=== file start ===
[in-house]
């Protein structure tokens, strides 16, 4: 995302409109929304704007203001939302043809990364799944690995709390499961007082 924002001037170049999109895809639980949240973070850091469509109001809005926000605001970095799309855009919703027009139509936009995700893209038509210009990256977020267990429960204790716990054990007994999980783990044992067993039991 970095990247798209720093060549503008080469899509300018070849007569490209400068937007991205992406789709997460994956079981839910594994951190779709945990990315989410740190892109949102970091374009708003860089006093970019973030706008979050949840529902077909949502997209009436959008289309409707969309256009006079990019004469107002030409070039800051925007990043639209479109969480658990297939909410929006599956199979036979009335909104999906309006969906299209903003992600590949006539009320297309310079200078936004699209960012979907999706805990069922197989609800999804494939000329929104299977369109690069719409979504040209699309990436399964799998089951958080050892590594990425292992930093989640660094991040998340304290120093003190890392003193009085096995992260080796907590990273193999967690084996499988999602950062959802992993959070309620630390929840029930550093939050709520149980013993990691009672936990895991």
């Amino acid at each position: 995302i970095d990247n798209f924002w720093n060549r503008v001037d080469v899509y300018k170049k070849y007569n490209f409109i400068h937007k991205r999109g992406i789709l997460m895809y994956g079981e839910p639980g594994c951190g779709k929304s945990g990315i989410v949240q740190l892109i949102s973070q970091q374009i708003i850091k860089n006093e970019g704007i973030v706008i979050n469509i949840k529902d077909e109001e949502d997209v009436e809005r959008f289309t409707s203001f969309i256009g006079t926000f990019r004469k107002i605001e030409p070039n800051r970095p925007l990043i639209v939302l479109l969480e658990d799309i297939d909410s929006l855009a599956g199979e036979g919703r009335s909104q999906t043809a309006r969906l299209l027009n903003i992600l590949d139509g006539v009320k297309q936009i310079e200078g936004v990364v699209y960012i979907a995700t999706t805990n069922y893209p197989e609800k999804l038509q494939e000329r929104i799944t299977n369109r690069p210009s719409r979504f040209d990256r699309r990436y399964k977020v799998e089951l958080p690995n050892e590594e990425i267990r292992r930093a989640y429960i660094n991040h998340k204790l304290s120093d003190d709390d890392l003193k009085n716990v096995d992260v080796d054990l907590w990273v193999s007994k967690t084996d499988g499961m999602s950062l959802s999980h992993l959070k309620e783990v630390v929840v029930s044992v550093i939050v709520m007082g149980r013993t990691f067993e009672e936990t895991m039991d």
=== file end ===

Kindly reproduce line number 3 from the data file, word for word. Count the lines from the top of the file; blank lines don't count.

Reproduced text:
């Amino acid at each position: 995302i970095d990247n798209f924002w720093n060549r503008v001037d080469v899509y300018k170049k070849y007569n490209f409109i400068h937007k991205r999109g992406i789709l997460m895809y994956g079981e839910p639980g594994c951190g779709k929304s945990g990315i989410v949240q740190l892109i949102s973070q970091q374009i708003i850091k860089n006093e970019g704007i973030v706008i979050n469509i949840k529902d077909e109001e949502d997209v009436e809005r959008f289309t409707s203001f969309i256009g006079t926000f990019r004469k107002i605001e030409p070039n800051r970095p925007l990043i639209v939302l479109l969480e658990d799309i297939d909410s929006l855009a599956g199979e036979g919703r009335s909104q999906t043809a309006r969906l299209l027009n903003i992600l590949d139509g006539v009320k297309q936009i310079e200078g936004v990364v699209y960012i979907a995700t999706t805990n069922y893209p197989e609800k999804l038509q494939e000329r929104i799944t299977n369109r690069p210009s719409r979504f040209d990256r699309r990436y399964k977020v799998e089951l958080p690995n050892e590594e990425i267990r292992r930093a989640y429960i660094n991040h998340k204790l304290s120093d003190d709390d890392l003193k009085n716990v096995d992260v080796d054990l907590w990273v193999s007994k967690t084996d499988g499961m999602s950062l959802s999980h992993l959070k309620e783990v630390v929840v029930s044992v550093i939050v709520m007082g149980r013993t990691f067993e009672e936990t895991m039991d």